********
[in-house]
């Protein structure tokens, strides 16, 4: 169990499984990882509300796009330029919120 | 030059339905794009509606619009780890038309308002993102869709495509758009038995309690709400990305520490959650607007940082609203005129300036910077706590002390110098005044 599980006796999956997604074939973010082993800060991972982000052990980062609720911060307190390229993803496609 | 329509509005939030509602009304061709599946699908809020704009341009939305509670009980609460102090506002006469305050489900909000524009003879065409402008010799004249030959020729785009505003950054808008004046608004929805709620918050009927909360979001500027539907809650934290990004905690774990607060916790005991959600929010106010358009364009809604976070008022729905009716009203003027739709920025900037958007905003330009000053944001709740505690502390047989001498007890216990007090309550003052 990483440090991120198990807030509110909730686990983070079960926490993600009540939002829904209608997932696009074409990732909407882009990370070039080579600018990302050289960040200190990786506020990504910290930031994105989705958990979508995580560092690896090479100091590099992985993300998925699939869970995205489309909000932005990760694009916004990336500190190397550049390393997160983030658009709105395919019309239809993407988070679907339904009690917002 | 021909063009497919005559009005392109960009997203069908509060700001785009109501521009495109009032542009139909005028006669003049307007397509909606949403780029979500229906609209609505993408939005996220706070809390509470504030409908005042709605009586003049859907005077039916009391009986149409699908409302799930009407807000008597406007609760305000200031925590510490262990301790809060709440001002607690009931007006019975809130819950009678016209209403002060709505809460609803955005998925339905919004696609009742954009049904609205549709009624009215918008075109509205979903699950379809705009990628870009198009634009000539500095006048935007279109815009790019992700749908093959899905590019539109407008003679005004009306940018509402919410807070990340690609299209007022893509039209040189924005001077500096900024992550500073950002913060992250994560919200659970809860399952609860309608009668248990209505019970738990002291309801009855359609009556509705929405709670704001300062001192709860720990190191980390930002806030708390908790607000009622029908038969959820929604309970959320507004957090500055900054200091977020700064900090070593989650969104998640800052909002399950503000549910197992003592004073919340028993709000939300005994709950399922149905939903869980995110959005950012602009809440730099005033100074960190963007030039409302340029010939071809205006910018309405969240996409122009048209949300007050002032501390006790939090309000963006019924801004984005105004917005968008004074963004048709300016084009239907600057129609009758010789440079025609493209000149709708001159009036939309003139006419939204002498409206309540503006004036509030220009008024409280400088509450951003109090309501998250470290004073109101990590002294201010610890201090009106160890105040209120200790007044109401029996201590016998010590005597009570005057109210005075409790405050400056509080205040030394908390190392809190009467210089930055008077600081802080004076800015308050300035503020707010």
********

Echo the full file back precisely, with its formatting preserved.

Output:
[in-house]
């Protein structure tokens, strides 16, 4: 169990499984990882509300796009330029919120 | 030059339905794009509606619009780890038309308002993102869709495509758009038995309690709400990305520490959650607007940082609203005129300036910077706590002390110098005044 599980006796999956997604074939973010082993800060991972982000052990980062609720911060307190390229993803496609 | 329509509005939030509602009304061709599946699908809020704009341009939305509670009980609460102090506002006469305050489900909000524009003879065409402008010799004249030959020729785009505003950054808008004046608004929805709620918050009927909360979001500027539907809650934290990004905690774990607060916790005991959600929010106010358009364009809604976070008022729905009716009203003027739709920025900037958007905003330009000053944001709740505690502390047989001498007890216990007090309550003052 990483440090991120198990807030509110909730686990983070079960926490993600009540939002829904209608997932696009074409990732909407882009990370070039080579600018990302050289960040200190990786506020990504910290930031994105989705958990979508995580560092690896090479100091590099992985993300998925699939869970995205489309909000932005990760694009916004990336500190190397550049390393997160983030658009709105395919019309239809993407988070679907339904009690917002 | 021909063009497919005559009005392109960009997203069908509060700001785009109501521009495109009032542009139909005028006669003049307007397509909606949403780029979500229906609209609505993408939005996220706070809390509470504030409908005042709605009586003049859907005077039916009391009986149409699908409302799930009407807000008597406007609760305000200031925590510490262990301790809060709440001002607690009931007006019975809130819950009678016209209403002060709505809460609803955005998925339905919004696609009742954009049904609205549709009624009215918008075109509205979903699950379809705009990628870009198009634009000539500095006048935007279109815009790019992700749908093959899905590019539109407008003679005004009306940018509402919410807070990340690609299209007022893509039209040189924005001077500096900024992550500073950002913060992250994560919200659970809860399952609860309608009668248990209505019970738990002291309801009855359609009556509705929405709670704001300062001192709860720990190191980390930002806030708390908790607000009622029908038969959820929604309970959320507004957090500055900054200091977020700064900090070593989650969104998640800052909002399950503000549910197992003592004073919340028993709000939300005994709950399922149905939903869980995110959005950012602009809440730099005033100074960190963007030039409302340029010939071809205006910018309405969240996409122009048209949300007050002032501390006790939090309000963006019924801004984005105004917005968008004074963004048709300016084009239907600057129609009758010789440079025609493209000149709708001159009036939309003139006419939204002498409206309540503006004036509030220009008024409280400088509450951003109090309501998250470290004073109101990590002294201010610890201090009106160890105040209120200790007044109401029996201590016998010590005597009570005057109210005075409790405050400056509080205040030394908390190392809190009467210089930055008077600081802080004076800015308050300035503020707010």